As Pakistan's President Pervez Musharraf arrives in Kabul, Afghan newspapers express both anticipation and some reservations.
Kabul papers are divided over Gen Musharraf's visit
Gen Musharraf will hold talks with Afghan President Hamid Karzai on how to combat the activities of the Taleban and other militants operating in their shared border area.
The state-run Kabul Times greets the visit. "President Pervez Musharraf is welcome in Kabul," it says.
The daily hopes that the meeting between the two leaders might "open up a new chapter in relations between the two neighbouring Muslim countries".
Another state-run paper, Hewad, also believes the two men will "hold transparent talks" to solve the long-running dispute over regional security problems, in which both countries have blamed each other for failing to halt cross-border raids.
"Terrorism poses a threat to Pakistan, Afghanistan and the entire region today," it says, hoping that the leaders will "discover effective ways of overcoming" the challenges presented by the terror threat.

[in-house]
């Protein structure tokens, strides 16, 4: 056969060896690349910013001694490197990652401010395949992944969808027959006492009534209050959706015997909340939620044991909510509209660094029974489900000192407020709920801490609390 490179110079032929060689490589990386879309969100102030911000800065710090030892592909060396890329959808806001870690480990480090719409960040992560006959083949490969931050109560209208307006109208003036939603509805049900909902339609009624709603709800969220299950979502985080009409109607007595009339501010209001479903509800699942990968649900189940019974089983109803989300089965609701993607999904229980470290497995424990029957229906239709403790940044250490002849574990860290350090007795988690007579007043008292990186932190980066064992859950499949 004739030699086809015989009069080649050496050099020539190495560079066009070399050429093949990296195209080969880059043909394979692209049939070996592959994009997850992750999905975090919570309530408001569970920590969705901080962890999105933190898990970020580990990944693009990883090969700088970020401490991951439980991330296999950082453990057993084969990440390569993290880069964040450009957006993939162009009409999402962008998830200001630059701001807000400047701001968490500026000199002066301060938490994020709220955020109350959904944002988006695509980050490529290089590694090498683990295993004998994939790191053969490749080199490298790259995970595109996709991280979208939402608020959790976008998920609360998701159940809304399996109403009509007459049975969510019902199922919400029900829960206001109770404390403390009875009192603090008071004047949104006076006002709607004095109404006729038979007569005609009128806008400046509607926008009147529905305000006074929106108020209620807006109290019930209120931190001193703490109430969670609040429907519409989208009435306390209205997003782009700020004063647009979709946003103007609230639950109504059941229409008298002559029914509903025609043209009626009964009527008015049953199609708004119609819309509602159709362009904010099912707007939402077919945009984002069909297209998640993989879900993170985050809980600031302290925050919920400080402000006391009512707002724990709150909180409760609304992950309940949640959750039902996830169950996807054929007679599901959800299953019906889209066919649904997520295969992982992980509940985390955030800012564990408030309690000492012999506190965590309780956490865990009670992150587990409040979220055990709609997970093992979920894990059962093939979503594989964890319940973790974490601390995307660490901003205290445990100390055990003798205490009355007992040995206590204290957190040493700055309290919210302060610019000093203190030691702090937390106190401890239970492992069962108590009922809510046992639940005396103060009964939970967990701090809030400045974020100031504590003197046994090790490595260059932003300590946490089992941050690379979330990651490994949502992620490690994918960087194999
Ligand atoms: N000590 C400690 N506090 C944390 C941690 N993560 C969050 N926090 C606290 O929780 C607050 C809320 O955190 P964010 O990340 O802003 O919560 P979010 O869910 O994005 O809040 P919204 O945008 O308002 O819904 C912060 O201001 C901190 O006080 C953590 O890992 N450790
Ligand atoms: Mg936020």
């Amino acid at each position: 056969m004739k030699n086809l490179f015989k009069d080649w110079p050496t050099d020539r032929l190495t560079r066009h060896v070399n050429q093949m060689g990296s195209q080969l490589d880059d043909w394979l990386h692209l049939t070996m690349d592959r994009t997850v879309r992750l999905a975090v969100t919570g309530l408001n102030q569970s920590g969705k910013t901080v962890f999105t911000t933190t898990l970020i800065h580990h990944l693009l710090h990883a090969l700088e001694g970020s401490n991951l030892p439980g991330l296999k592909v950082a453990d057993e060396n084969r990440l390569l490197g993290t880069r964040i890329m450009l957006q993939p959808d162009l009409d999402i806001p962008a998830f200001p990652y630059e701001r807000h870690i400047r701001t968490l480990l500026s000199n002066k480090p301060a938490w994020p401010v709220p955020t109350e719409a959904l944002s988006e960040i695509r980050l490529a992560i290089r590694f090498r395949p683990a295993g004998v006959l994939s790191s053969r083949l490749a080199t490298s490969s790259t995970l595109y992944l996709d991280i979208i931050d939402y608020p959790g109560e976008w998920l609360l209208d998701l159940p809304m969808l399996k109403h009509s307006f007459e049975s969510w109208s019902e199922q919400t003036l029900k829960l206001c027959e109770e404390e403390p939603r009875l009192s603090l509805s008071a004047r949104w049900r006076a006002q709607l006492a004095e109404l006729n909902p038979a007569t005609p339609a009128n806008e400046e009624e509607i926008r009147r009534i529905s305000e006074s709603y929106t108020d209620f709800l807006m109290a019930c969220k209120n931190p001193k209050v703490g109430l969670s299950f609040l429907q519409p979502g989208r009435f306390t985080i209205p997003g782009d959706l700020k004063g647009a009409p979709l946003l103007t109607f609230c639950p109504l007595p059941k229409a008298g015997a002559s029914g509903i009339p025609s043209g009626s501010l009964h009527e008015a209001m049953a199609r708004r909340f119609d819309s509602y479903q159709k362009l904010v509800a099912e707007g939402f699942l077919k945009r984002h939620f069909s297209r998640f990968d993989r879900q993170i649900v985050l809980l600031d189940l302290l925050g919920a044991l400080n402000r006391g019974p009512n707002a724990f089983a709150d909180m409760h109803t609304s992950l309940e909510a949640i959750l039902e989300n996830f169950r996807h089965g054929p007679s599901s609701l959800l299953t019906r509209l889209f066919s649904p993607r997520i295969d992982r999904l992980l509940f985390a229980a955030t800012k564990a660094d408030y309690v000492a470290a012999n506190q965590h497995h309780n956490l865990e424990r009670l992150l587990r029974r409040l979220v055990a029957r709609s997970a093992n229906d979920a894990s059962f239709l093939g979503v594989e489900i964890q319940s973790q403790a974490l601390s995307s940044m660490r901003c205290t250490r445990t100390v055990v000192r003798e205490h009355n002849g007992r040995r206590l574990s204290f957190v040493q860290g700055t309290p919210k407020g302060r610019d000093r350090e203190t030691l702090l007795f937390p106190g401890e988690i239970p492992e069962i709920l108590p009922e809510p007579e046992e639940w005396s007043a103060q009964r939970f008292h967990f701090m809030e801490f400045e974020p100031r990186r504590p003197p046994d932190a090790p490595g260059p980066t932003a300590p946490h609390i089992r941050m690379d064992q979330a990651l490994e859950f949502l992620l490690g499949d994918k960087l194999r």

The country's independent papers are less optimistic about the two presidents coming up with productive results.
The Kabul daily Cheragh points out that the meeting is only the latest instalment in a long series of encounters, and questions Pakistan's commitment to real progress.
The leaders will probably "make statements once again about the restoration of adequate security", it predicts.
However, it says, "as experience has shown", previous pledges from Pakistan and its leaders "have not been fulfilled".
Pagah, an independent daily based in the western province of Herat, points out that continuing claims of Pakistani interference in Afghan affairs "have damaged Pakistan in the public's opinion".
It also wonders if the visit might in fact be related to another issue: Pakistan's forthcoming elections, scheduled for 2007.
"Observers believe Mr Musharraf is trying to win Afghanistan's support" for his campaign, it says.
BBC Monitoring, based in Caversham in southern England, selects and translates information from radio, television, press, news agencies and the internet from 150 countries in more than 70 languages.